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Formula 1 Canadian GP

FIA open to changes amid team fears over F1 2026 rules

The FIA is ready to listen to team concerns about Formula 1’s 2026 car plans, and will likely make changes to the rules over the next months to improve them.

F1 2026 FIA car renders

In the wake of the FIA issuing its outline plans for the 2026 rules revamp earlier this week, a number of teams have expressed fears about numerous aspects of what is on the table.

Some of the worries surround the performance of the cars and their lack of downforce, with early simulation running suggesting they could be slower than F2 cars in the corners.

As McLaren team principal Andrea Stella said about the draft rules in Canada: “The cars are not fast enough in the corners and too fast on the straights.”

Furthermore, teams are not happy with how restrictive some of the rules make development – which risks minimising their own ability to make improvements.

But while the current draft regulations are to be put to the FIA’s World Motor Sport Council next week ahead of a likely ratification on June 28, the governing body has made it clear that it is open to working with teams to address any improvements that need to be made.

Speaking about the varied reaction that the FIA had had to the rules from teams and drivers, its single-seater director Nikolas Tombazis said: “The World Council discussion and hopefully approval is the first step.

“We are not in the final set of regulations yet and we do have quite a few things that we need to find and discuss with the teams. We are equally conscious of some of the concerns regarding downforce with the cars or straightline speed, and these are things that we class as refinements that still need to take place.

Photo by: FIA

“So between, let's say, the end of the month, when these regulations would hopefully be published, and the start of 2025 when teams can start aerodynamic development, because they cannot start earlier, we do expect a reasonable amount of extra work to be done in full consultation with the teams, with FOM and everybody else.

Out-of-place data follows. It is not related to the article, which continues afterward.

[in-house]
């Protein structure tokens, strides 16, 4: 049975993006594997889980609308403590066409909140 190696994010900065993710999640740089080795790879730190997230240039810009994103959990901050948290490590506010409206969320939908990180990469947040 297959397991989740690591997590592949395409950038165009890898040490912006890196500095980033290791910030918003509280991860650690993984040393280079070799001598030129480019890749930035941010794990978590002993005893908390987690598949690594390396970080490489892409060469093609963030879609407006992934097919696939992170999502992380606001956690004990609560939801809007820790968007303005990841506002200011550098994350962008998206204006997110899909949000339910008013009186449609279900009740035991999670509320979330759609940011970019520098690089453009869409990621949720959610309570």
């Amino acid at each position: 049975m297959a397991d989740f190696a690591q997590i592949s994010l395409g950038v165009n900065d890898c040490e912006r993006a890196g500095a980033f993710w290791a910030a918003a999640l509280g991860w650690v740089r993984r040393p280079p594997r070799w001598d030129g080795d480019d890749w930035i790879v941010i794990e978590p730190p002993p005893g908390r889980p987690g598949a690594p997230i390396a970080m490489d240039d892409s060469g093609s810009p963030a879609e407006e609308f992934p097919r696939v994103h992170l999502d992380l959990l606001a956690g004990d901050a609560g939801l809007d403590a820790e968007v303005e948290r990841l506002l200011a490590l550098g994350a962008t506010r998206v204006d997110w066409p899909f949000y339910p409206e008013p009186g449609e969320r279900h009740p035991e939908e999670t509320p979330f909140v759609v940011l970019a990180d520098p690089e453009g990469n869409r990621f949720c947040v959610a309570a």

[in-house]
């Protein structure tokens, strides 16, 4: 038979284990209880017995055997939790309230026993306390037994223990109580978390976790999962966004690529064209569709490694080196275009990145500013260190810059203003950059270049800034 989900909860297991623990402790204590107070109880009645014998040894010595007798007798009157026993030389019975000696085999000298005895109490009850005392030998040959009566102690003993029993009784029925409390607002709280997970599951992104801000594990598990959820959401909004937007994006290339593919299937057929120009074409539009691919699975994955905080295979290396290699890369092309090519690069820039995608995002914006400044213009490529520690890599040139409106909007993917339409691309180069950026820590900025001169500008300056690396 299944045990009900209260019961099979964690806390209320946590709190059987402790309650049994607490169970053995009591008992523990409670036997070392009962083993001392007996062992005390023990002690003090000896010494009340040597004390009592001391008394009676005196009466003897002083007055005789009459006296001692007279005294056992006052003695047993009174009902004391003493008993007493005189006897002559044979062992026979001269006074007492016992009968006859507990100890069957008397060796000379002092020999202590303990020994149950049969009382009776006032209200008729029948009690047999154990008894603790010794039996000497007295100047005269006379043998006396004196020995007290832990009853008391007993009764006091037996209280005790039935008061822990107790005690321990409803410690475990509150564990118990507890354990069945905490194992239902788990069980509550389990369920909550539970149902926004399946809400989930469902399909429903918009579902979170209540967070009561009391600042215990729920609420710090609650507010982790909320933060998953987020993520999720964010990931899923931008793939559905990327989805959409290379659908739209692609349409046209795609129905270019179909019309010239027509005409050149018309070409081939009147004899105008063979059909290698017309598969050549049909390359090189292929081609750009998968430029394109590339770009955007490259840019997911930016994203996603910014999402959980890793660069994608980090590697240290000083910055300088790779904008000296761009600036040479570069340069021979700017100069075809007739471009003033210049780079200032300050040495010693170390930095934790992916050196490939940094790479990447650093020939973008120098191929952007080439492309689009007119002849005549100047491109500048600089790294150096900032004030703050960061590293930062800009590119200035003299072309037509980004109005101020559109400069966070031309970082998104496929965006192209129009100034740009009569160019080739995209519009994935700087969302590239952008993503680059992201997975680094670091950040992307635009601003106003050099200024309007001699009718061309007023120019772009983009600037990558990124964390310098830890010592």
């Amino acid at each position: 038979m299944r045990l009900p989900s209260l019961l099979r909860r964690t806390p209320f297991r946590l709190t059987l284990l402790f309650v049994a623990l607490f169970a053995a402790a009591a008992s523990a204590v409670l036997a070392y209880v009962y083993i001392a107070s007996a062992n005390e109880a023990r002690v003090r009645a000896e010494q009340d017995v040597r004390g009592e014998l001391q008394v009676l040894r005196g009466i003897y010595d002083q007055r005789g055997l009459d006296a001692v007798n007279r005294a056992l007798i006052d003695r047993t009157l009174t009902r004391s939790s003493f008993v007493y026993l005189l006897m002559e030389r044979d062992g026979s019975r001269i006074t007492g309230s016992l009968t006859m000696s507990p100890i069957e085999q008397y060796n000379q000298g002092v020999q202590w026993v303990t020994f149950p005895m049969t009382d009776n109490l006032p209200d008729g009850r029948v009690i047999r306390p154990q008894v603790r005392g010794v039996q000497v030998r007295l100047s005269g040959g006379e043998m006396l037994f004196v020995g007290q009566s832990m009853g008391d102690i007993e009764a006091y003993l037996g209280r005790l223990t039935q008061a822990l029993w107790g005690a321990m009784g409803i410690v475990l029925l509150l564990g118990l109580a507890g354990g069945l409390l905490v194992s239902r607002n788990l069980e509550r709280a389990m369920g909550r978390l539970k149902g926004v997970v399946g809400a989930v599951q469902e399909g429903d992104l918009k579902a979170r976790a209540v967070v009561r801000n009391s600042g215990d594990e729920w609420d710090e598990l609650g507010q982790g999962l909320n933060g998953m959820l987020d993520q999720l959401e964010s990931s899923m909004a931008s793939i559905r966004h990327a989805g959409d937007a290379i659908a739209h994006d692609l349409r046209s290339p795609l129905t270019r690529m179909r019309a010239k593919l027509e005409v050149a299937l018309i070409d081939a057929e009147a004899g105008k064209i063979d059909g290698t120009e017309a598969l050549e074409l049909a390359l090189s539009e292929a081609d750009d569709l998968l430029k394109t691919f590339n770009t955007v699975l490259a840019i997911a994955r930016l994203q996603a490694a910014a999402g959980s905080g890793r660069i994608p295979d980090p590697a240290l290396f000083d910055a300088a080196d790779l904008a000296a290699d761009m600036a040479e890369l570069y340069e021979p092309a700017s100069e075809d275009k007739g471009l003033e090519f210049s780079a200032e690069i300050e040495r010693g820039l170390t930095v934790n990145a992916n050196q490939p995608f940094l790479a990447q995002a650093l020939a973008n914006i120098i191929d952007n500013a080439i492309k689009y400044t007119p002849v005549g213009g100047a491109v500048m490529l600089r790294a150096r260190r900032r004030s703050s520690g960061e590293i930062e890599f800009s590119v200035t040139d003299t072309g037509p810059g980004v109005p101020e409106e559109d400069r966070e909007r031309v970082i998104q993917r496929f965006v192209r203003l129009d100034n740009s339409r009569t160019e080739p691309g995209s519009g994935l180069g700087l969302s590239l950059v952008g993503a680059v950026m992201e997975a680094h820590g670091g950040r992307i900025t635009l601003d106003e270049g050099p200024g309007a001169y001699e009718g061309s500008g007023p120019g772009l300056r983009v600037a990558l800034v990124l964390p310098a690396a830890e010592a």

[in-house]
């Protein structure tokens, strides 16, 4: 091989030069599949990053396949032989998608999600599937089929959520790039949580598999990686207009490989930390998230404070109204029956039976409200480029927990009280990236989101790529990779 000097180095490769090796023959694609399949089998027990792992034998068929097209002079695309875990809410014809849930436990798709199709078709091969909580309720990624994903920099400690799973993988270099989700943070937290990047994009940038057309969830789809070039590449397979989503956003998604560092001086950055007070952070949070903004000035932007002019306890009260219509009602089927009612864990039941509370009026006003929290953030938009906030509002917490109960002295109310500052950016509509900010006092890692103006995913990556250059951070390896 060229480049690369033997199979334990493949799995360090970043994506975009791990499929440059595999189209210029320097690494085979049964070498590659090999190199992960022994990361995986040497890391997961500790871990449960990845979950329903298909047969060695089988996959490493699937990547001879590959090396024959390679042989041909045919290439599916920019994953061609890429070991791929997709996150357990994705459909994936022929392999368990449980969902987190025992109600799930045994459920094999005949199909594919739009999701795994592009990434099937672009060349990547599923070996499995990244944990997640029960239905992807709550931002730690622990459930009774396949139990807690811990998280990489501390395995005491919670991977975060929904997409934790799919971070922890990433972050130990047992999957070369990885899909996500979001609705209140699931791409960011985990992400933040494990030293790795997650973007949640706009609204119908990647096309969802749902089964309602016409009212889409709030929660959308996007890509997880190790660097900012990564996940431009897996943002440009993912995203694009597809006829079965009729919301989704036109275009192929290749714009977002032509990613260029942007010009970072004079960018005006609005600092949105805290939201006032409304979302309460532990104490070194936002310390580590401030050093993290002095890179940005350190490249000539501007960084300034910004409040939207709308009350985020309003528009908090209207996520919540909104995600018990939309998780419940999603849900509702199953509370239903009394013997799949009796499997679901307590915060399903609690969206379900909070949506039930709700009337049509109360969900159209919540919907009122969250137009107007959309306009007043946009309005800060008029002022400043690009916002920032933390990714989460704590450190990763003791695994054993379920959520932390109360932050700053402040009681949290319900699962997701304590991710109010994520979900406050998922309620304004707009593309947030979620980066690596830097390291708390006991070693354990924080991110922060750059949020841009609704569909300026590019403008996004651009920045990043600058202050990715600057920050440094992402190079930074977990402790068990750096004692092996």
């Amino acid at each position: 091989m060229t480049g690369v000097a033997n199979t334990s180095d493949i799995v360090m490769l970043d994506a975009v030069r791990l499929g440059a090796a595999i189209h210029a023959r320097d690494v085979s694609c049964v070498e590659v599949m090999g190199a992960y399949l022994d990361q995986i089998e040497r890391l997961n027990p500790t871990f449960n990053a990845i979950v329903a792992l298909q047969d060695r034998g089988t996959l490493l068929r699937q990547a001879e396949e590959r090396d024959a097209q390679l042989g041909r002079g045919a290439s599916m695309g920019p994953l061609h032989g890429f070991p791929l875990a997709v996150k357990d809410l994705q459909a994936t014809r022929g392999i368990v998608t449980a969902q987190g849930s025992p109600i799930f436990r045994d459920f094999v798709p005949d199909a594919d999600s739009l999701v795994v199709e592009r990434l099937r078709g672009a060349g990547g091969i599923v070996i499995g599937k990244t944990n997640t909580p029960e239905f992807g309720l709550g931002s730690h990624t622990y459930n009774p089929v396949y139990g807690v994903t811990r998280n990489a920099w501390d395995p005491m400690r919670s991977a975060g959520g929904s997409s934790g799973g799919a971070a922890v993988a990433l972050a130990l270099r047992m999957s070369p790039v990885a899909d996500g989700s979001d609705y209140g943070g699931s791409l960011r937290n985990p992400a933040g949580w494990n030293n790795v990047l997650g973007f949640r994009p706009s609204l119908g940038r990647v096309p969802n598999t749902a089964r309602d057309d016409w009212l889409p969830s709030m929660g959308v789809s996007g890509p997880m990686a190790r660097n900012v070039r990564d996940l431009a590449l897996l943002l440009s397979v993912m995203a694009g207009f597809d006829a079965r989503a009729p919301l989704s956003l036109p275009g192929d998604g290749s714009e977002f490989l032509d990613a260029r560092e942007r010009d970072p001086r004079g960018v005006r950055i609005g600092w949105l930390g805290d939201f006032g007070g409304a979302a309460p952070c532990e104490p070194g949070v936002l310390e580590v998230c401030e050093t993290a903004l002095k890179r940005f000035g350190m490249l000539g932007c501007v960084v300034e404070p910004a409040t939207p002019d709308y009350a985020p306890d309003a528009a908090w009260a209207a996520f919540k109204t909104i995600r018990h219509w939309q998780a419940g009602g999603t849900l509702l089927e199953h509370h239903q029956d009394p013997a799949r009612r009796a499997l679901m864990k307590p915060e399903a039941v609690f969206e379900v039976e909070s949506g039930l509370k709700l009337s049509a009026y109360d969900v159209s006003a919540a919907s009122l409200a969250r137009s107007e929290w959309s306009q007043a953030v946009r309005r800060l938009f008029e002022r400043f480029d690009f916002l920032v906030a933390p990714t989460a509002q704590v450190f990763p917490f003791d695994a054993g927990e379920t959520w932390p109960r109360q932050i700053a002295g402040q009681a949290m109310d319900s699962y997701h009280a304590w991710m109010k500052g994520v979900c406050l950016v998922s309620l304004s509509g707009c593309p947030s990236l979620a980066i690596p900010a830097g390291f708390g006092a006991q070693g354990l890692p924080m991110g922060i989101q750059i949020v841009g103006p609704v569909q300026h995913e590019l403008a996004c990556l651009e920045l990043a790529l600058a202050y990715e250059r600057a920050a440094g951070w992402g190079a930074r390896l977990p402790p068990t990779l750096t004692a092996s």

“Hopefully that will lead to some refinements that will be submitted to the World Council, maybe a bit later in the year and hopefully approved.”

Tombazis accepted that team concerns about the performance of cars being so slow based on the current state of the regulations were justified, but he said things will be very different when the 2026 cars eventually roll out.

“I think the fears are accurate, because people are taking a snapshot of what the regulations are on a piece of paper now, and are making comments on the basis of what they see," he explained.

“I don't have any concern about these issues raised by people, but clearly we have full expectation to make some steps up for performance. And that's exactly why we've set the bar reasonably low to start with, so we can build up on that with collaboration with the teams. To increase the downforce of these cars is actually quite easy.

“So I understand the comments, but I don't think there's any concern these cars will be not faster than F2 or anything like that. I think that will be 100% resolved when we are in the final regs.”

Some of the compromises being made for the chassis regulations are a consequence of the fact that F1 has committed to new turbo hybrid engines that have a 50/50 power split between the ICE and battery components.

Photo by: Mark Sutton

One of the best ways that some competitors suggest the cars could be made quicker would be by lifting the power that can be produced by the ICE element – which would be achieved through not restricting fuel flow as much.

While previously such an idea has been dismissed, Tombazis suggested that it was not out of the question to go down that route if the power unit manufacturers were in favour.

“There's a slightly different position in terms of governance with the power unit, because we are already under governance agreement in relation to the power unit regulations, which means that any tweaks that may be necessary would still need to be agreed with the power unit manufacturers and cannot be done, let's say, unilaterally,” he said.

“But because there's, generally speaking, a very good spirit of collaboration, if there are some tweaks needed, I'm quite confident the PU manufacturers would help and be collaborative.”

Watch: The Future of Formula One - First Look at The 2026 F1 Regulations

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